Expressionism in Germany and France: From Van Gogh to Kandinsky at LACMA (Los Angeles County Museum of Art) delivers a colorful array of beautiful works by famous painters like Van Gogh, Cézanne and Kandinsky.
Covering the time period starting from early 1900s to just before World War I, LACMA’s exhibition points out the ways in which the artistic/stylistic movement of expressionism developed through robust cultural (and artistic) exchange between France and Germany, two countries which in due course became arch-enemies.
Main idea of the show is to point out how post-impressionists such as Van Gogh, Cézanne and Gaugin affected the artistic production of future expressionist artists in Germany such as Kandinsky and Kirchner.
LACMA delivers a successful experience for its visitors in the cool and large Resnick Pavilion, a purpose built gallery space designed by the famed architect Renze Piano. Unlike the ordinary sterile museum ambience of white walls, the paintings of this show are hung on a black wall with some areas colored in navy blue. This background provides a nice contrast against the colorful hues of post-impressionist and expressionist painters.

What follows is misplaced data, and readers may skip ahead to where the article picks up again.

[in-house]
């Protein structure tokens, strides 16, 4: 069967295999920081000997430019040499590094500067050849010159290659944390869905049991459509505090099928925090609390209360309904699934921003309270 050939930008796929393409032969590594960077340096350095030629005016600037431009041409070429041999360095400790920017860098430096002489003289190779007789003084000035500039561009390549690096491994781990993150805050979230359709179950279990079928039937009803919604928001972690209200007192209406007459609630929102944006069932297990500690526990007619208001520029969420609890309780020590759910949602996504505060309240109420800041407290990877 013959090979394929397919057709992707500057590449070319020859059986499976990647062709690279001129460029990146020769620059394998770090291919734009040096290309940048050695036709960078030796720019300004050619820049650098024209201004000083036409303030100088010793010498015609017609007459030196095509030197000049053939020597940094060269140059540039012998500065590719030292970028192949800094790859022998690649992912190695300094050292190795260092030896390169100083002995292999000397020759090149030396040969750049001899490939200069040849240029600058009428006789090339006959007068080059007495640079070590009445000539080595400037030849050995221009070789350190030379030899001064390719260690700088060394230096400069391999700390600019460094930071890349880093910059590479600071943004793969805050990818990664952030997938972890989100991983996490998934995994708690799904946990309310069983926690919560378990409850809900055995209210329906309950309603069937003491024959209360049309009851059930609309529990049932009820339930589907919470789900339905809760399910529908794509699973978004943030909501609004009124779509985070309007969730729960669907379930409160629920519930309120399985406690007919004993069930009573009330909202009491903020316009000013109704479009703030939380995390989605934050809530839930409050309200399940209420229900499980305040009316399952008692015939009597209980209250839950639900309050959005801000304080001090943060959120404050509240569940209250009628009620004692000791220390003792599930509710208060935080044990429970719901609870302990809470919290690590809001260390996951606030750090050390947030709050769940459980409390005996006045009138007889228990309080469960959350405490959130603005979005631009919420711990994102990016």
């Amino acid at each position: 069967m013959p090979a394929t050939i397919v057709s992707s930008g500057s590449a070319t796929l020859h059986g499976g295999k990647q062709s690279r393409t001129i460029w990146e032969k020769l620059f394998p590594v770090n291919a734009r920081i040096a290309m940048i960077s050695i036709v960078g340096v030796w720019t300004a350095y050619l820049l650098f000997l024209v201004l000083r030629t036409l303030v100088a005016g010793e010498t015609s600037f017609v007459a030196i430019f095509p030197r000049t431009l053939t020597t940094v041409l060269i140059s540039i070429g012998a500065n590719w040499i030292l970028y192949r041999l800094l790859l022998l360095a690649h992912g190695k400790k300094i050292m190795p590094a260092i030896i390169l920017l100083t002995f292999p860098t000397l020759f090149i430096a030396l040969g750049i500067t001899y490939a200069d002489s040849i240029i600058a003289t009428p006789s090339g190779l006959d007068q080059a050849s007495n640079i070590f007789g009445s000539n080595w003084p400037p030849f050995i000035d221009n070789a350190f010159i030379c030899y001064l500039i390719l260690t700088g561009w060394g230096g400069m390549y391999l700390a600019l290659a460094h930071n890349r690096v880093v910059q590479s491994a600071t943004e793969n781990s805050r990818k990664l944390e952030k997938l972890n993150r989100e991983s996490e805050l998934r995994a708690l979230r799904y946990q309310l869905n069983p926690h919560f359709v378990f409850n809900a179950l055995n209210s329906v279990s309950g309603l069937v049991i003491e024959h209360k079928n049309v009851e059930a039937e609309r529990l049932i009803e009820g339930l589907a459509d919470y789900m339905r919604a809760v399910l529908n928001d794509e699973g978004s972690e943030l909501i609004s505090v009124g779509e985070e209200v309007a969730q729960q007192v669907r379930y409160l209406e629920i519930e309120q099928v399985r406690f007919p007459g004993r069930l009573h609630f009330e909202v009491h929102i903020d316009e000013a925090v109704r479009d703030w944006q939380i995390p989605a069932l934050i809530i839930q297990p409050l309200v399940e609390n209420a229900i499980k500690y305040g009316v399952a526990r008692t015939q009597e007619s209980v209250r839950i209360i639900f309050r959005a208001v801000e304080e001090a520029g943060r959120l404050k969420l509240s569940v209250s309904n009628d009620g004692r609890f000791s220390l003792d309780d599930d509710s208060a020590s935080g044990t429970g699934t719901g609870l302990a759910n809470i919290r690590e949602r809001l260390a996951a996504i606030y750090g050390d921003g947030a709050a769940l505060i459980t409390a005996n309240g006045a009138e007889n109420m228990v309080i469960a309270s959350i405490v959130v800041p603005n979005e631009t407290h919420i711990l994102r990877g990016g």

Although the ending of the exhibition is a bit abrupt and a very dark painting by Nolde is lit up in the clumsiest way, the exhibition definitely deserves a visit before it ends on September, 14.
It is a must-see for art enthusiasts in LA most notably due to the impressive number of works exhibited by famous painters including Van Gogh, Rousseau, Cézanne, Gaugin, Signac, Matisse and Kandinsky.